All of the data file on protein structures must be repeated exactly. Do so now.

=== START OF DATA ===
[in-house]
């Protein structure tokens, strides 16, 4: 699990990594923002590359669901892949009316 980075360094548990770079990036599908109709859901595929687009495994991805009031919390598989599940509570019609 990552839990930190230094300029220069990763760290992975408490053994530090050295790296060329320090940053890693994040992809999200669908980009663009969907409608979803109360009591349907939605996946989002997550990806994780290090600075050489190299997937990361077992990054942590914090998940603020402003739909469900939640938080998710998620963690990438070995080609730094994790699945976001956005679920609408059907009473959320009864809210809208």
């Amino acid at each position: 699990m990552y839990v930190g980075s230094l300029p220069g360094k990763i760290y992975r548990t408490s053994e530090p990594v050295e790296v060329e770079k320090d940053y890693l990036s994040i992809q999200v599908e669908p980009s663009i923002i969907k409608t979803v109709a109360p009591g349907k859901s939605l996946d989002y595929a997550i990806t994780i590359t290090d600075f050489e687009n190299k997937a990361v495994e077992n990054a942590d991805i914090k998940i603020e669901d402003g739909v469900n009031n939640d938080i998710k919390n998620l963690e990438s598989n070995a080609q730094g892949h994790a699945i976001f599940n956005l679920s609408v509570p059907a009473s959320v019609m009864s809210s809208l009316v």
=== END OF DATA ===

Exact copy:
[in-house]
């Protein structure tokens, strides 16, 4: 699990990594923002590359669901892949009316 980075360094548990770079990036599908109709859901595929687009495994991805009031919390598989599940509570019609 990552839990930190230094300029220069990763760290992975408490053994530090050295790296060329320090940053890693994040992809999200669908980009663009969907409608979803109360009591349907939605996946989002997550990806994780290090600075050489190299997937990361077992990054942590914090998940603020402003739909469900939640938080998710998620963690990438070995080609730094994790699945976001956005679920609408059907009473959320009864809210809208």
């Amino acid at each position: 699990m990552y839990v930190g980075s230094l300029p220069g360094k990763i760290y992975r548990t408490s053994e530090p990594v050295e790296v060329e770079k320090d940053y890693l990036s994040i992809q999200v599908e669908p980009s663009i923002i969907k409608t979803v109709a109360p009591g349907k859901s939605l996946d989002y595929a997550i990806t994780i590359t290090d600075f050489e687009n190299k997937a990361v495994e077992n990054a942590d991805i914090k998940i603020e669901d402003g739909v469900n009031n939640d938080i998710k919390n998620l963690e990438s598989n070995a080609q730094g892949h994790a699945i976001f599940n956005l679920s609408v509570p059907a009473s959320v019609m009864s809210s809208l009316v």